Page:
The legislature’s assessment of the Labor Insurance annual pension plan has entered the stage of inter-party negotiation. The Council of Labor Affairs (CLA) has directed the focus on the financial situation of the Labor Insurance Fund (勞保基金), suggesting that the basic benefit rate should be linked to the rate of insurance contributions. If workers demanded a higher rate of benefits from their Labor Insurance pension, their rate of contribution would be raised. Media reports say the contribution rate could rise as high as 13 percent, so that a contribution of NT$1,300 would have to be made for every NT$10,000.
The council has warned that if changes to the plan are not passed and the contribution rate remains unchanged, the Labor Insurance Fund will go bankrupt. Council of Labor Affairs Minister Jennifer Wang (王如玄), however, has given her “guarantee” that as long as the contribution rate hike passes, she will not allow the fund to become bankrupt during her term, and no ruling party would dare allow that to occur. But according to council calculations, even if changes to the pension passes, the fund will go bankrupt within 20 years.
All 9 million workers who are legally required to participate in labor insurance have the right to claim their benefits in a single withdrawal.
If the council is correct, then this is tantamount to informing workers that regardless of whether they choose to withdraw their benefits as a single sum or to receive annual payments, they must make higher contributions to the fund — yet in the end, the fund will still go bankrupt, and when that happens, the contribution rate will have to be increased further.
While the government wants to implement systemic reform, they are forcing workers to choose a policy with no future prospects. How can workers have any confidence in changes to the Labor Insurance annual pension?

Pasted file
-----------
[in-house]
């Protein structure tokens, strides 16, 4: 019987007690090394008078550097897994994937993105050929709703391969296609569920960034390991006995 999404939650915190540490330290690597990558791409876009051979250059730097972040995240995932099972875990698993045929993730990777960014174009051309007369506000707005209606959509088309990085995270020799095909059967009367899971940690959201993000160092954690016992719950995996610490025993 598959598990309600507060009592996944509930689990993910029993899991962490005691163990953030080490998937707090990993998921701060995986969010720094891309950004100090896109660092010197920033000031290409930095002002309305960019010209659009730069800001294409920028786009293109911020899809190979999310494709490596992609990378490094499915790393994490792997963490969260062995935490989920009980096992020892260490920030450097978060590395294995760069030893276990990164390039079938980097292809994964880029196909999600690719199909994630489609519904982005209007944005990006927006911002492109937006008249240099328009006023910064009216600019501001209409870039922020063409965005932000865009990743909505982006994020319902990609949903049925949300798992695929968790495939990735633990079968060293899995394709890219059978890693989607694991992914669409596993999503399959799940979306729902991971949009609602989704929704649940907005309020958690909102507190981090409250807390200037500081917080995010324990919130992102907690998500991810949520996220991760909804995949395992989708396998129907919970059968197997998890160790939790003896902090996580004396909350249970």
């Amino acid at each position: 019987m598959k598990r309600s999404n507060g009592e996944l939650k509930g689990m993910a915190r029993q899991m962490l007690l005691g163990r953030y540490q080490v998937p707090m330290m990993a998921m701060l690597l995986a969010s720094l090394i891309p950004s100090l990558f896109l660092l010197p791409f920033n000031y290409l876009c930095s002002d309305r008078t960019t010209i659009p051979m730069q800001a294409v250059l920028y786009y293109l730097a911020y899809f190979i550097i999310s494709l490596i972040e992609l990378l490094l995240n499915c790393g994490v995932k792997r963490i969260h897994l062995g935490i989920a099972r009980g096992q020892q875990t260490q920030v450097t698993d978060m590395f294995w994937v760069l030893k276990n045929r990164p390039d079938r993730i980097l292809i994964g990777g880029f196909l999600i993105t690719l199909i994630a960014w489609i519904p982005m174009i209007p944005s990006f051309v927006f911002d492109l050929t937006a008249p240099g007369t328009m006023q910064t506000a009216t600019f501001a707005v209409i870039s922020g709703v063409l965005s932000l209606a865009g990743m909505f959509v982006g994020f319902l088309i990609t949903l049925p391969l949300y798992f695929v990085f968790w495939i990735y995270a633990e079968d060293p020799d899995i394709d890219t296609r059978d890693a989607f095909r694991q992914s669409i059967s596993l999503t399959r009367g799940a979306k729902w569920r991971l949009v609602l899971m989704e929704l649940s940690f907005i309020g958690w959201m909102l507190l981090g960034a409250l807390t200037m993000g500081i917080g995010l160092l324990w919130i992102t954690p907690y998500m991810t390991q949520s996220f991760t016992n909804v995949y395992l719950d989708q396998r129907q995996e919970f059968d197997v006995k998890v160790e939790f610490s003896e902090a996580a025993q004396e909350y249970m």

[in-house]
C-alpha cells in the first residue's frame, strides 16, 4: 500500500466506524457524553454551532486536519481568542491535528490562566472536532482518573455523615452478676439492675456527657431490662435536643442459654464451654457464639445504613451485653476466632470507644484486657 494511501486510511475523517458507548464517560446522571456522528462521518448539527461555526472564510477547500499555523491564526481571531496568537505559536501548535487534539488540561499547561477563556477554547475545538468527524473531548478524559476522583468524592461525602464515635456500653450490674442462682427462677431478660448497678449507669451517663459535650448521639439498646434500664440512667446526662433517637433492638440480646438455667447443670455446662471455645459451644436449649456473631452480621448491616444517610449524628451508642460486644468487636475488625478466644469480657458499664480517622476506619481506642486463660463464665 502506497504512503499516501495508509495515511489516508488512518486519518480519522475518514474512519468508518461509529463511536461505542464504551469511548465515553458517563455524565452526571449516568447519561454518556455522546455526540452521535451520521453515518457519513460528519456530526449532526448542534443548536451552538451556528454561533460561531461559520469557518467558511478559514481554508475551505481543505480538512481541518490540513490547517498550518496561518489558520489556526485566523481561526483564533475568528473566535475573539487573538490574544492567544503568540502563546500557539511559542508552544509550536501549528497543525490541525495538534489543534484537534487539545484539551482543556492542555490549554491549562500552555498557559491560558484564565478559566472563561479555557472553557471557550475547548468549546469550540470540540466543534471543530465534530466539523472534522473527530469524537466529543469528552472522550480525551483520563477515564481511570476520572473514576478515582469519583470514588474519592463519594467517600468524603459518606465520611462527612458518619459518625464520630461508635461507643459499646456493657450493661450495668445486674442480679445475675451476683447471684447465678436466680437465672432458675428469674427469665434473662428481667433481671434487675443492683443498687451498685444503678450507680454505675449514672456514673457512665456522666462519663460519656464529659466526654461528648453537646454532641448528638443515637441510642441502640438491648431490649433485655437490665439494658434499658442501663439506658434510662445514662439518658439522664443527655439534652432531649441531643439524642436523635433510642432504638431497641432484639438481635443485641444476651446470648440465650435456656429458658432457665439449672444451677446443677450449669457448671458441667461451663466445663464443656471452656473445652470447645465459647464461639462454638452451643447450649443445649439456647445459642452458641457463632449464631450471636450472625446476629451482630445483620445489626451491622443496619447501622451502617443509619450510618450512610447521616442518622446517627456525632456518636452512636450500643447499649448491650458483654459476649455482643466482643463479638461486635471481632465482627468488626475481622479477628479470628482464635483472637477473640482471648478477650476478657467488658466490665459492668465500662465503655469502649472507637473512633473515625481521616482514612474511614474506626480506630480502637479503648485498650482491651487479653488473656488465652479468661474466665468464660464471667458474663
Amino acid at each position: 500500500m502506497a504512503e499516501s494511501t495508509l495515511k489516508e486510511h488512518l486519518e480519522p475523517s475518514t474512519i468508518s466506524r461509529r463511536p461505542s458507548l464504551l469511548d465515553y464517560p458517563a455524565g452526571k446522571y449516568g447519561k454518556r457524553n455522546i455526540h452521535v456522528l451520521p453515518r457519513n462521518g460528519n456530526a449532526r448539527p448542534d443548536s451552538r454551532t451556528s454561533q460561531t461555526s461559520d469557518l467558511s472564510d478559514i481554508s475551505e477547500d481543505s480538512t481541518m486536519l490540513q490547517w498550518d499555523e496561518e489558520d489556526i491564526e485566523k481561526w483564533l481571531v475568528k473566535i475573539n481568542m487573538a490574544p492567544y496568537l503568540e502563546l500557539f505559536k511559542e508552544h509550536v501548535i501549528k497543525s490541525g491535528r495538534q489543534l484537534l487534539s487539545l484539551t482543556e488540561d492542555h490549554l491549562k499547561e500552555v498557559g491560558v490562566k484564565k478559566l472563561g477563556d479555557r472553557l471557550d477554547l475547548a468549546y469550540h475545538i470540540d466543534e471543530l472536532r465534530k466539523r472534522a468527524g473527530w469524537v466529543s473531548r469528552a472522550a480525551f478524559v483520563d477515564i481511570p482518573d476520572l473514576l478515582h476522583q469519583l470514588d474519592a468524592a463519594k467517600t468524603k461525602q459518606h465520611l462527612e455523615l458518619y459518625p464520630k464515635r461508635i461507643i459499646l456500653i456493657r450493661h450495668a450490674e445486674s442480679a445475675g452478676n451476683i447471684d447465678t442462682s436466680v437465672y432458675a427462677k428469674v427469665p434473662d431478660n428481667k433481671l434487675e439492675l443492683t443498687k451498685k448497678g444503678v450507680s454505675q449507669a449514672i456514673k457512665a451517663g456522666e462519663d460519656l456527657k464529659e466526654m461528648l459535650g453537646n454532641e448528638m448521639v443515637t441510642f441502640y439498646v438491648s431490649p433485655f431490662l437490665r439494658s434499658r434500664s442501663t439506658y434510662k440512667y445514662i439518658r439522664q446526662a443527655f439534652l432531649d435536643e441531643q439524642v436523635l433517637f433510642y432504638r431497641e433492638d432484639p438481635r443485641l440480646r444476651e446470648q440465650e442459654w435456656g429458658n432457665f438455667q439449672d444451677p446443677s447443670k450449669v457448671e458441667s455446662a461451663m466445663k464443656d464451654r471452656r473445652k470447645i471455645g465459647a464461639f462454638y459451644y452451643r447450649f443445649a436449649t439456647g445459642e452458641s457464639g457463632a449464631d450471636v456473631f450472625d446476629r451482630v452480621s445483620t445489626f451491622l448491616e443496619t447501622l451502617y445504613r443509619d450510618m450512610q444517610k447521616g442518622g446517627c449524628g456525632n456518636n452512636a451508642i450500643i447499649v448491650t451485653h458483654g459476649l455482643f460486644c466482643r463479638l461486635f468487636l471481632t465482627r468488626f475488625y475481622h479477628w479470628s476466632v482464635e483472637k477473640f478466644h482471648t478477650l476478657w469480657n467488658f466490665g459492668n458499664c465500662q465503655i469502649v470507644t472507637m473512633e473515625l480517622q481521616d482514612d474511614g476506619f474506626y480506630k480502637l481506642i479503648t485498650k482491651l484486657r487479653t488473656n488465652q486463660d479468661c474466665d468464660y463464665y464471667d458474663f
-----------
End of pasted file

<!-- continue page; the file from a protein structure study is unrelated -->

The tax season has just passed and workers undoubtedly did not escape a single cent of what they owed. Oil, water, electricity and commodity prices are all rising and there is no telling when this inflationary trend will end.
Also, the National Pension will begin in October and more than 3 million people will be required to make a monthly contribution of NT$674. Workers can barely keep on top of daily expenses.
There are also the problems of an aging population, lower birth rate, middle-age unemployment, employment instability and employers passing on the costs of the labor insurance pension and labor insurance premiums. For the next several generations, the burden on workers will grow, yet the CLA still plans to raise Labor Insurance contributions.
The Civil Servant Pension Fund (公教退撫基金), the Civil Servant Insurance (公教保險), the Farmers’ Insurance (農民保險) and the National Pension — also social insurances — have clear legal stipulations that the final responsibility of payment should be borne by the government, or that any deficit should be taken from central funding.
However, the government is proposing that the basic rate of labor insurance senior benefits be linked to the contribution rate, thus treating workers as ATMs. It is extremely unfair to make this demand of them.
The Labor Insurance Fund should follow the example of other retirement insurance schemes: Allow the central government to form annual public budgets to contribute to the fund while maintaining the contribution rate, thus keeping the burden on workers at a minimum. But whatever we do, we should not rely on Wang’s “guarantee.”
Huang Yu-te is secretary-general of the Tainan County Confederation of Trade Unions and an executive member of the Workers’ Democracy Association.
Translated by Angela Hong
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